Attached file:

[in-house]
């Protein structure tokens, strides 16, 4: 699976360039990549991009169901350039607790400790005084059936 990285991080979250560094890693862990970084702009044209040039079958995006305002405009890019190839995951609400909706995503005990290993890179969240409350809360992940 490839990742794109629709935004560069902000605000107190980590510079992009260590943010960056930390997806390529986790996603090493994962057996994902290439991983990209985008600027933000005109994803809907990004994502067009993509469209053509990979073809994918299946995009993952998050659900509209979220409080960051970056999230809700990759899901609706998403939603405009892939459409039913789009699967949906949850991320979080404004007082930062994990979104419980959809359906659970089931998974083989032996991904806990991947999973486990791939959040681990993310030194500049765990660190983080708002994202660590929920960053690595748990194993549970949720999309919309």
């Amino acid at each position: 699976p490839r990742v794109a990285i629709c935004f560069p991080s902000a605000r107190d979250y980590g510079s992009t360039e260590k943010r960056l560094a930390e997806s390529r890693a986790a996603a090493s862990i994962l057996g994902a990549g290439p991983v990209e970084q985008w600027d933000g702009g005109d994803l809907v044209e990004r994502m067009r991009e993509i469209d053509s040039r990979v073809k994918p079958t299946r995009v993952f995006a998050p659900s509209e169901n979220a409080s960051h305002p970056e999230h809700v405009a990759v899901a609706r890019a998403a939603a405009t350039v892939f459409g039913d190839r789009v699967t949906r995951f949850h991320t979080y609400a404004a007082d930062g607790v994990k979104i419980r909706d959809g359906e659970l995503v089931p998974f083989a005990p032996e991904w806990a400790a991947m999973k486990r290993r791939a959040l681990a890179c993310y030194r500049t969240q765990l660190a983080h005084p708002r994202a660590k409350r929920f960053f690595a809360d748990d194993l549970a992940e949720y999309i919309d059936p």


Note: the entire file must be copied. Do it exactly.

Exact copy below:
[in-house]
């Protein structure tokens, strides 16, 4: 699976360039990549991009169901350039607790400790005084059936 990285991080979250560094890693862990970084702009044209040039079958995006305002405009890019190839995951609400909706995503005990290993890179969240409350809360992940 490839990742794109629709935004560069902000605000107190980590510079992009260590943010960056930390997806390529986790996603090493994962057996994902290439991983990209985008600027933000005109994803809907990004994502067009993509469209053509990979073809994918299946995009993952998050659900509209979220409080960051970056999230809700990759899901609706998403939603405009892939459409039913789009699967949906949850991320979080404004007082930062994990979104419980959809359906659970089931998974083989032996991904806990991947999973486990791939959040681990993310030194500049765990660190983080708002994202660590929920960053690595748990194993549970949720999309919309």
């Amino acid at each position: 699976p490839r990742v794109a990285i629709c935004f560069p991080s902000a605000r107190d979250y980590g510079s992009t360039e260590k943010r960056l560094a930390e997806s390529r890693a986790a996603a090493s862990i994962l057996g994902a990549g290439p991983v990209e970084q985008w600027d933000g702009g005109d994803l809907v044209e990004r994502m067009r991009e993509i469209d053509s040039r990979v073809k994918p079958t299946r995009v993952f995006a998050p659900s509209e169901n979220a409080s960051h305002p970056e999230h809700v405009a990759v899901a609706r890019a998403a939603a405009t350039v892939f459409g039913d190839r789009v699967t949906r995951f949850h991320t979080y609400a404004a007082d930062g607790v994990k979104i419980r909706d959809g359906e659970l995503v089931p998974f083989a005990p032996e991904w806990a400790a991947m999973k486990r290993r791939a959040l681990a890179c993310y030194r500049t969240q765990l660190a983080h005084p708002r994202a660590k409350r929920f960053f690595a809360d748990d194993l549970a992940e949720y999309i919309d059936p």